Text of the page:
MLB Fact or Fiction: Verducci Effect for David Price, Mat Latos and Phil Hughes?

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MLB Fact or Fiction: Verducci Effect for David Price, Mat Latos and Phil Hughes?
Andrew H. Walker/Getty Images
Tom Verducci, co-founder of the "Verducci Effect."

On Jan. 11, Sports Illustrated senior writer Tom Verducci published his list of pitchers at risk of the "year after effect"—or "Verducci Effect"—in 2011.  The Verducci Effect, a theory put forth by Verducci and former Oakland A's pitching coach Rick Peterson more than a decade ago, posits that pitchers under 25 years old whose workloads increase by more than 30 innings are at risk of injury or major regression the following season. 

Verducci's 2011 list of young pitchers at risk includes such notable names as the Rays' David Price, the Padres' Mat Latos, the Yankees' Phil Hughes and Ivan Nova, the Giants' Madison Bumgarner, the Reds' Travis Wood, the A's Gio Gonzalez and the Blue Jays' Brett Cecil.

Verducci's theory has become conventional wisdom accepted by many of the most respected minds in baseball.  For instance, when Verducci released his red flag list for 2010, he quoted A's general manager Billy Beane as saying "We always keep an eye on the Verducci metrics."

And yet Verducci's 2010 list of risky pitchers included four players who went on to have not just good, but excellent seasons: the Mariners' Felix Hernandez, the Marlins' Josh Johnson, the Tigers' Max Scherzer and the Padres' Latos, who has now appeared on the list two consecutive years.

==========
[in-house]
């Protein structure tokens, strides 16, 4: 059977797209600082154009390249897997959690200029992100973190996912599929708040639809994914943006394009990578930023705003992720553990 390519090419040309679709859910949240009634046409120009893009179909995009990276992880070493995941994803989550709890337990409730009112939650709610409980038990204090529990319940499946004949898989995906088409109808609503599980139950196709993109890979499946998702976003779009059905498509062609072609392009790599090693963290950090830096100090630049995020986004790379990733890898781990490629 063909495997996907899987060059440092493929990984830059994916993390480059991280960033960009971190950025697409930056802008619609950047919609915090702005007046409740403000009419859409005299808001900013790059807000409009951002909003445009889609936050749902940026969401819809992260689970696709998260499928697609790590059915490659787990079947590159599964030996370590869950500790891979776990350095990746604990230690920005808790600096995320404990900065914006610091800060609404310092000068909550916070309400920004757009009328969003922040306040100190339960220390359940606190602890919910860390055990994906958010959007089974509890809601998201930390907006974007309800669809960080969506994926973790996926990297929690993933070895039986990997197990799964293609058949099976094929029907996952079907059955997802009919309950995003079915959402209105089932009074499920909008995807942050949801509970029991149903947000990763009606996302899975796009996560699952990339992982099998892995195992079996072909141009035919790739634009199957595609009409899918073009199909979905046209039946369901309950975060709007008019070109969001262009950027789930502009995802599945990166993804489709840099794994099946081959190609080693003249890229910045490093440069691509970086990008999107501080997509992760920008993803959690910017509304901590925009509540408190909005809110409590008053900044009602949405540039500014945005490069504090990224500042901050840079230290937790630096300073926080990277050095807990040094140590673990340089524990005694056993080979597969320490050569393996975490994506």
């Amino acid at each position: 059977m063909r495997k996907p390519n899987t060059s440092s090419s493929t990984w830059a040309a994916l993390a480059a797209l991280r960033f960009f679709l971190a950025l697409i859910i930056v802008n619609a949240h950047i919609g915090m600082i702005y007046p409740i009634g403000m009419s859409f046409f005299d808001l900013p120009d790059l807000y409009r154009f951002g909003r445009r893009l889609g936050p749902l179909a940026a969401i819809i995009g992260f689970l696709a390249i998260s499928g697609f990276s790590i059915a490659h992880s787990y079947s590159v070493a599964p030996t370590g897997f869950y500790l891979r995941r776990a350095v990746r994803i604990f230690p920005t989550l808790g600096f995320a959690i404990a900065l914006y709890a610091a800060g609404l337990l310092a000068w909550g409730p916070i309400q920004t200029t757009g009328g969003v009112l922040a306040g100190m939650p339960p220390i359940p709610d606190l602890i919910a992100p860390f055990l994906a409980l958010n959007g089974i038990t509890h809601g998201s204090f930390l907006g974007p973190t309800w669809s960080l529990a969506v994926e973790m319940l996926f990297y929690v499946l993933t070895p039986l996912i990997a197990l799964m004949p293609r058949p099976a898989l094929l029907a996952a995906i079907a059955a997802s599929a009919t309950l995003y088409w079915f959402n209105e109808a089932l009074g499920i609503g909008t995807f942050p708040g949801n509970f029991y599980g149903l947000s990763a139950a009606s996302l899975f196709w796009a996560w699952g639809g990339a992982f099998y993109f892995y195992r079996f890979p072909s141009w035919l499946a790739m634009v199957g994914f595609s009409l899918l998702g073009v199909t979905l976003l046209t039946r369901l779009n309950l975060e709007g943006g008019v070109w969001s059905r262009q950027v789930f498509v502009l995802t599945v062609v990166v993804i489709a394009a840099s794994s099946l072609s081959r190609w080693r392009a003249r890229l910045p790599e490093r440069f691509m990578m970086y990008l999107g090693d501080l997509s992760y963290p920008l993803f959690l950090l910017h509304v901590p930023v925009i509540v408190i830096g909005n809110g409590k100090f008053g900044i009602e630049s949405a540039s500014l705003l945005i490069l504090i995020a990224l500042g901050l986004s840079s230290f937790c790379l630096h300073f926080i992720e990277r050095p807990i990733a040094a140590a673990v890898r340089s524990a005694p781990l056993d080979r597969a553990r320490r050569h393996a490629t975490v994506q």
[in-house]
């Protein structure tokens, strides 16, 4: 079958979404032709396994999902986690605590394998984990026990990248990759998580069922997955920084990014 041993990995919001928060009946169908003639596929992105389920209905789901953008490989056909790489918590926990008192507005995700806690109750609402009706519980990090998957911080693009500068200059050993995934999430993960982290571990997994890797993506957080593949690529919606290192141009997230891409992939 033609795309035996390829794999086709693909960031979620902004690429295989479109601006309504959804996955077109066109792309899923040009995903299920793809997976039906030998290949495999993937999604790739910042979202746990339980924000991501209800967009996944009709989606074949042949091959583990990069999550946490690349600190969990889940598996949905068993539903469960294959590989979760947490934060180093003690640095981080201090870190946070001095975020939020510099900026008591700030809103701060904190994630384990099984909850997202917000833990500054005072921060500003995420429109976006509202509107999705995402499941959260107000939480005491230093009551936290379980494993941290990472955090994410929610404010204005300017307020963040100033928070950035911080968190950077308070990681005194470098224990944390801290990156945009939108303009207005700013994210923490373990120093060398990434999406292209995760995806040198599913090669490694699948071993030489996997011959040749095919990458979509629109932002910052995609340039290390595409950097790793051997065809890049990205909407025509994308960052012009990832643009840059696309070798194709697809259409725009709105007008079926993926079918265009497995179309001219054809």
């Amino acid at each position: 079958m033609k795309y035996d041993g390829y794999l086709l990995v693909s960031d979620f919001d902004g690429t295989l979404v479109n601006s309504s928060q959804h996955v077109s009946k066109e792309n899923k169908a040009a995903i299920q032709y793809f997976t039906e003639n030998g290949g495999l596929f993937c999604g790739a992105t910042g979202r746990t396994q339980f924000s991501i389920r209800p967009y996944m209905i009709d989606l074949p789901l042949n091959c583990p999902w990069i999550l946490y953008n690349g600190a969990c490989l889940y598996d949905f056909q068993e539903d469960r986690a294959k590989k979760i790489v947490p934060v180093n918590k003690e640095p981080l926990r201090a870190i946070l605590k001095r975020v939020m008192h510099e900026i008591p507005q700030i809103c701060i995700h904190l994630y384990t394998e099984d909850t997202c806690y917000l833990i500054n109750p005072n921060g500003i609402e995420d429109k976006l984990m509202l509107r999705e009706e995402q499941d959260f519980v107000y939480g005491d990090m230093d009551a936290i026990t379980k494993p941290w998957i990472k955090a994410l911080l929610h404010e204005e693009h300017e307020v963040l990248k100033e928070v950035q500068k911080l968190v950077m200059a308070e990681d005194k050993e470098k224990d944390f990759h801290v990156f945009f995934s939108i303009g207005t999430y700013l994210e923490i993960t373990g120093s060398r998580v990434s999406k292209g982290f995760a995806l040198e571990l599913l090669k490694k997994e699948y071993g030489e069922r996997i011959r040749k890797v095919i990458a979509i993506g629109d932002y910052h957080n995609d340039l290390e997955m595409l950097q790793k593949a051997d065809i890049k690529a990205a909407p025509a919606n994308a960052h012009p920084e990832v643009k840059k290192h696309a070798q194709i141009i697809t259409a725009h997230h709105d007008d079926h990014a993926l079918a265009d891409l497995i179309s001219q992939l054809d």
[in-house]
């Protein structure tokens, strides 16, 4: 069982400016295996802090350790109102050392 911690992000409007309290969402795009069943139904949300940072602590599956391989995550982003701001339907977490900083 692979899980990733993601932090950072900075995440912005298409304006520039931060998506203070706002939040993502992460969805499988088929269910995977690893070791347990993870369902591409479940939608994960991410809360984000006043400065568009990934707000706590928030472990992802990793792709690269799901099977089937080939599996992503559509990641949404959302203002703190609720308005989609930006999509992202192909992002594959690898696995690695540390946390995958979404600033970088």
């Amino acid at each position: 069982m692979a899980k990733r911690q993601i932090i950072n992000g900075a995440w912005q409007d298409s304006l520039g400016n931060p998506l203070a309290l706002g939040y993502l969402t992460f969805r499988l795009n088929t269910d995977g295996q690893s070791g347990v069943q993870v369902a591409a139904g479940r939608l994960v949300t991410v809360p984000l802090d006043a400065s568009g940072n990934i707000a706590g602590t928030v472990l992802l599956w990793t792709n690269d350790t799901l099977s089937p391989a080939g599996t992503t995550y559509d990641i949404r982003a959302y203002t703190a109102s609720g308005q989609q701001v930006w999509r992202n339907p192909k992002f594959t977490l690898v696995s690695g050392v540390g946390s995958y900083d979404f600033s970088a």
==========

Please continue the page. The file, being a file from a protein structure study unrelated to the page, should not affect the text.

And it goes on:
Verducci acknowledged that the performance of these four stars was "as strong a showing against the Verducci Effect since I started tracking it," but he insisted that the Verducci Effect has not "gone away."

Christian Petersen/Getty Images
Latos will hope to avoid the Verducci Effect for a second consecutive season.

He pointed to four other pitchers on his 2010 list (the Padres' Cesar Carrillo, the Astros' Bud Norris, the Reds' Homer Bailey and the Tigers' Rick Porcello) who "were hurt or regressed" the following season, and argued that the remaining two names on his list (the Yankees' Joba Chamberlain and the Rays' Wade Davis) "had so-so results."  He added that the performances of Hernandez, Johnson and Scherzer prove his long-held belief that "the risk is much lower for bigger-bodied pitchers who are at the older end of the age spectrum."

Maybe so, but the main thing Verducci's 2010 list clearly demonstrates is that a young pitcher is not guaranteed to get injured or pitch poorly the year after he sees a significant increase in innings.  That doesn't mean the Verducci Effect should necessarily be dismissed completely, though. 

To get a better sense of how to evaluate the Verducci Effect, let's consider how all of the pitchers that have made Verducci's list over the last four seasons have gone on to perform the following year.  For the sake of simplicity, we will only consider a player's major league numbers and won't count playoff statistics (Verducci does include playoff innings in his analysis).